It is 5:30 am in Mandalay, Myanmar. Our hotel is directly across from the former royal palace and it is a good time for a run. The city has been awake for a while and streetlights are about to go on for an hour or so before dawn. That gave me some pause.
The city was dark through the night but why light up when in a few minutes nature would begin doing the job. First, I heard the sweeping. Long, graceful straw brooms wielded by women who marched across the broad sidewalks like an army pushing the dried leaves into the street. Then I heard squeaking sounds that seemed associated with a playground swing whose bearings had rusted. As I ran closer, here was a par course with a dozen apparatuses on which people were lifting, bending and stretching. The lights were on to help people work and exercise.
In a country long isolated from most of the world, I began to wonder why energy and time was spent on tidying things and toning people up. And at a time when we were hearing at each university meeting that, as one of the Rectors put it, “We need just about everything,” it did not seem to make a lot of sense to have invested public resources in even these simple steps to make life better.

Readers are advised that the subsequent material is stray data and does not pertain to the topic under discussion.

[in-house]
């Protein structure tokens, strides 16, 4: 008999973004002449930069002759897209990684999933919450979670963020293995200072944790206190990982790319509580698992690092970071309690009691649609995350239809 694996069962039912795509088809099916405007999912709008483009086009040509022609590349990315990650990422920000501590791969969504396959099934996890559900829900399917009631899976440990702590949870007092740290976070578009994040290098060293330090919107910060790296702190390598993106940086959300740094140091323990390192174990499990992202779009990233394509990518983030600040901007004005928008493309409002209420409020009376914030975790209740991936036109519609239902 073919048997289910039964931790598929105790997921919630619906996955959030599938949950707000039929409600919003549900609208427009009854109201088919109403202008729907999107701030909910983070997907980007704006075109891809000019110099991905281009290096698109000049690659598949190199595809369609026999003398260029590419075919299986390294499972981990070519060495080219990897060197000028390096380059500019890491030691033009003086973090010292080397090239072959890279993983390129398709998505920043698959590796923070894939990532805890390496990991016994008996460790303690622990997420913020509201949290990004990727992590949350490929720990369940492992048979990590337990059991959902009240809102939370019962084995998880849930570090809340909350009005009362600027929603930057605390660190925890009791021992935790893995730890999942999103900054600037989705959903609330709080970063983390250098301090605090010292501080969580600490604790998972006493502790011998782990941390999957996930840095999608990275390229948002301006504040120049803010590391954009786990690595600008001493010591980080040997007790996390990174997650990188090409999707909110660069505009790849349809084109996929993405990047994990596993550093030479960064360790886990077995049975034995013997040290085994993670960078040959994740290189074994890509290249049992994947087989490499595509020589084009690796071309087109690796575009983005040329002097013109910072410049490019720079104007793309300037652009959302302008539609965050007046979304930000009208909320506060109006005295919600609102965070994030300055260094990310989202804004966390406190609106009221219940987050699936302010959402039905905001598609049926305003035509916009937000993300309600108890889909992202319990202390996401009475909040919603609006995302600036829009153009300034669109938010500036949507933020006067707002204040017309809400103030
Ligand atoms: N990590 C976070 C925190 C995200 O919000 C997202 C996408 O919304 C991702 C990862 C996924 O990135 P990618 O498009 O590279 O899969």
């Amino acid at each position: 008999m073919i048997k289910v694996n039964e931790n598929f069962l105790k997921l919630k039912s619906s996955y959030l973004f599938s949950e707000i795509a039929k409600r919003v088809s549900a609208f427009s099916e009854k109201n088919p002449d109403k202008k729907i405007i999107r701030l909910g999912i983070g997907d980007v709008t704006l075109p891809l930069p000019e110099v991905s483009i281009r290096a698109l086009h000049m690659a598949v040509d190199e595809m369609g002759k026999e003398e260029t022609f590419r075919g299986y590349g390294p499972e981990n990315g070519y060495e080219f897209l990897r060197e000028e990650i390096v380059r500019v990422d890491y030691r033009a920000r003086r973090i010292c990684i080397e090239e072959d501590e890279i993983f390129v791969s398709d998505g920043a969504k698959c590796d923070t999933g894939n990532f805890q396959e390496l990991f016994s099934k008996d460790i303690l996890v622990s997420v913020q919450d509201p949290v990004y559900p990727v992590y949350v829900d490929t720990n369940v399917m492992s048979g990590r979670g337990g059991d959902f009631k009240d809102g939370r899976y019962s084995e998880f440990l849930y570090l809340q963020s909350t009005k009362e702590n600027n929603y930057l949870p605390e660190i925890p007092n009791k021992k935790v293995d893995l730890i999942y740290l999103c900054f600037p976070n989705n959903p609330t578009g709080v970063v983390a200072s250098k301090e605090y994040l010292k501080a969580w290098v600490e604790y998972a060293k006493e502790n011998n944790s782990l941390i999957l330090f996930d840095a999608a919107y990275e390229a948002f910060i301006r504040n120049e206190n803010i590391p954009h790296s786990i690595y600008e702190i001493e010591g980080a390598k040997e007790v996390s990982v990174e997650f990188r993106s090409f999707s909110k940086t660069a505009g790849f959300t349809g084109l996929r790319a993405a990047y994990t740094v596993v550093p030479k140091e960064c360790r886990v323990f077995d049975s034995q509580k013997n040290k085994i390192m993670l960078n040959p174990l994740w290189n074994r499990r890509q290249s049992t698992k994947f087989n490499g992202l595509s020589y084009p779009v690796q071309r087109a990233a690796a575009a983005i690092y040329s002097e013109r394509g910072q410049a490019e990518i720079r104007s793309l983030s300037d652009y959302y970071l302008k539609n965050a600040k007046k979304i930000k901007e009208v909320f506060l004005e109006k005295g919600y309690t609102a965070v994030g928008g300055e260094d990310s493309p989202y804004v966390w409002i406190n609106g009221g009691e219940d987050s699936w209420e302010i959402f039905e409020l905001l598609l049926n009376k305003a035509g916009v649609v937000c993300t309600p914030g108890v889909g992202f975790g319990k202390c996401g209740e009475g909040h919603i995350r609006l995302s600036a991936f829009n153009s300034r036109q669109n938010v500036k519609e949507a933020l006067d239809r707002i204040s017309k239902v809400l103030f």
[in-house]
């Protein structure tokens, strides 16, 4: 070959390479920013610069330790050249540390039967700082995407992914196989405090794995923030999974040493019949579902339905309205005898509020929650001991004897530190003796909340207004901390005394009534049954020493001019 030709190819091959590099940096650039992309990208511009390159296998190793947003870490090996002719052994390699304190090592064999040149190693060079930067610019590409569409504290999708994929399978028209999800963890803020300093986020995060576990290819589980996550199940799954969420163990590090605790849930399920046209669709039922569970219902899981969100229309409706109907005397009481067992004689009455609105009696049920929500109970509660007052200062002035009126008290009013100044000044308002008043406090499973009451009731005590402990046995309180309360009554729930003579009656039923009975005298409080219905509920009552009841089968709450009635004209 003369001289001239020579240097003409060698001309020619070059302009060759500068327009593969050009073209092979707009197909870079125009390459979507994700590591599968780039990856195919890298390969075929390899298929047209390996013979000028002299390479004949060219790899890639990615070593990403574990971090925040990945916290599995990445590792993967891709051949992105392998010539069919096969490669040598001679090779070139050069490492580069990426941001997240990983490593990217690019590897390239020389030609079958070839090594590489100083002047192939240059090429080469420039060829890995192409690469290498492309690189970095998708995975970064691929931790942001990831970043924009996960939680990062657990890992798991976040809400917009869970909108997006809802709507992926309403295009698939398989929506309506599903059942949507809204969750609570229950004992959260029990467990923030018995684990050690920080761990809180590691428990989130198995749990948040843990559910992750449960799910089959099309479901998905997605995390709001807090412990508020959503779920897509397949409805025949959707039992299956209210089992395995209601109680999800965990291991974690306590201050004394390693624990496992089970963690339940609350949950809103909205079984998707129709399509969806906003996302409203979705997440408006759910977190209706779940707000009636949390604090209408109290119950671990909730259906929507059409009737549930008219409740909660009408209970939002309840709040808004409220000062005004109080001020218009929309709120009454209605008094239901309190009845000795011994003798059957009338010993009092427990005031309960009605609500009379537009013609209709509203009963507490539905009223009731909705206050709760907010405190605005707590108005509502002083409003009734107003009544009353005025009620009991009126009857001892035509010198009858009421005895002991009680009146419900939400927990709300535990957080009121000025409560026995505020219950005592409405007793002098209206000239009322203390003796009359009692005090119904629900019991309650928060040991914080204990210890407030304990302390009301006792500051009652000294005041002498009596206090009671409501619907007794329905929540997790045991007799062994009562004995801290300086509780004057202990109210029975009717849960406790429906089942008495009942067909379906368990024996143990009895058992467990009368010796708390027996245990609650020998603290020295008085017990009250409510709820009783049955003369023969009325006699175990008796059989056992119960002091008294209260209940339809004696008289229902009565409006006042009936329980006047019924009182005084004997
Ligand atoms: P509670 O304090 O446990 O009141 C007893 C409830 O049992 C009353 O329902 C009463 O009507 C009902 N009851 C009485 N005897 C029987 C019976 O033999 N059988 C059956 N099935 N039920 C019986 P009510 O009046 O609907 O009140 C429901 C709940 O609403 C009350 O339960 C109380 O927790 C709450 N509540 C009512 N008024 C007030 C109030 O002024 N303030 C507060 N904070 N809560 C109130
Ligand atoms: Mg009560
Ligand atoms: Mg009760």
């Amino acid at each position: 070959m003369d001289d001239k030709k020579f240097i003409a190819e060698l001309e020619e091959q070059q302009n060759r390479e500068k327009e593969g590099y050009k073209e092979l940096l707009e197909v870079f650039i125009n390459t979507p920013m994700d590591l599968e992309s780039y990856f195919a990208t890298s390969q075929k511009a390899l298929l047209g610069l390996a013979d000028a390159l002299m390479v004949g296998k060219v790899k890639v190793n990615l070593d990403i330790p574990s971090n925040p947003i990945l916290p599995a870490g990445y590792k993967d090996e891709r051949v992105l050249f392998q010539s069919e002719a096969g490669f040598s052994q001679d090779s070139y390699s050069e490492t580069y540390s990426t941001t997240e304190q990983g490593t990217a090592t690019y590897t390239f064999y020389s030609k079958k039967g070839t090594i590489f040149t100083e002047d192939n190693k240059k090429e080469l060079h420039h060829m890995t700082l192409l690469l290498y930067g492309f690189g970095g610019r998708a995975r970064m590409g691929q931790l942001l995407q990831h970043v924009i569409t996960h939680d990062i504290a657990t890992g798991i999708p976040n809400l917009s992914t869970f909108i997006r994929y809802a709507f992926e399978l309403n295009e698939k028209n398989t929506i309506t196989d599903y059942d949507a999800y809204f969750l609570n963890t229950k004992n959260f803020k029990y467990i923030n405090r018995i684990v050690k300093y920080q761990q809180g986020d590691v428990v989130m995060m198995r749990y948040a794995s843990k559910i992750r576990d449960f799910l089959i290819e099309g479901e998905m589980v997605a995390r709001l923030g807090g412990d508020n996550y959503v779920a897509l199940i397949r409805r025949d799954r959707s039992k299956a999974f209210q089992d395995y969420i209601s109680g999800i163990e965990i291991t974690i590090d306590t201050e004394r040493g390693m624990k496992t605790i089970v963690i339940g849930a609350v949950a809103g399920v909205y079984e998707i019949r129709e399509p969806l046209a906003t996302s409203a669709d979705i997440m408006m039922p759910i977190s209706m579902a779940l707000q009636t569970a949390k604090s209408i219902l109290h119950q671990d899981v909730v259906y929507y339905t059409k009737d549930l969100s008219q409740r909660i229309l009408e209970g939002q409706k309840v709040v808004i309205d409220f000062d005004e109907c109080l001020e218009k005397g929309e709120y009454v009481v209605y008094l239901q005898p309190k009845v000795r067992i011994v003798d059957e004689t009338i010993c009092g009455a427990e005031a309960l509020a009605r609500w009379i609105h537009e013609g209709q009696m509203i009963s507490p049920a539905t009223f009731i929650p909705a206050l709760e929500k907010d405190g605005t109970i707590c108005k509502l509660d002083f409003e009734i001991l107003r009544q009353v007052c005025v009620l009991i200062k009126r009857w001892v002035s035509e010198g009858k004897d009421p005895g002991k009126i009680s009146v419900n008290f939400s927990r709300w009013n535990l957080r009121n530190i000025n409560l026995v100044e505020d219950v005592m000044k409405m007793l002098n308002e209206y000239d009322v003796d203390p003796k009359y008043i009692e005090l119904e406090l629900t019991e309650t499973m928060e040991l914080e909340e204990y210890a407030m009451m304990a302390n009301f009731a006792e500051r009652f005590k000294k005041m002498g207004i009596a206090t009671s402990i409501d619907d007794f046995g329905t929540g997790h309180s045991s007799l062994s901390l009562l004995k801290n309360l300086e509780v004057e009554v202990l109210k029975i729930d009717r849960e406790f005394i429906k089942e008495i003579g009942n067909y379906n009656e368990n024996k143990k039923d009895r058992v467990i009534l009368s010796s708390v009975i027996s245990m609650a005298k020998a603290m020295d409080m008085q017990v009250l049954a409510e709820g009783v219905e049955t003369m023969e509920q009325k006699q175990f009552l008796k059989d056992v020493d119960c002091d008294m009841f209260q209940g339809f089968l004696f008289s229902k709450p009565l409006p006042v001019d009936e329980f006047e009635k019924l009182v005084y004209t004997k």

But that is what Burmese want. Without anyone telling them, they seem to demand results from government as well as the party of Aung San Suu Kyi. “Both need to tell us what they are going to do,” one of our hosts observed. “Then the people can really decide.”
Much more than one would expect, the people here demand a great deal from life. Meeting their demands and needs has been what is revolutionary for the government as well as the opposition to consider. It is not clear who is winning. But both sides appear hard at work. Just like the people who cleared a path along the sidewalks on this very early morning in Mandalay.
IIE’s President and CEO Dr. Allan Goodman is currently in Myanmar leading a partnership focused delegation through IAPP. While in Myanmar, the IIE-led delegation will hold public workshops at a number of universities in Yangon and Mandalay open to anyone interested in learning from the U.S. representatives as they lecture on topics such as accreditation, quality assurance, faculty development, student learning, partnerships and other critical subjects.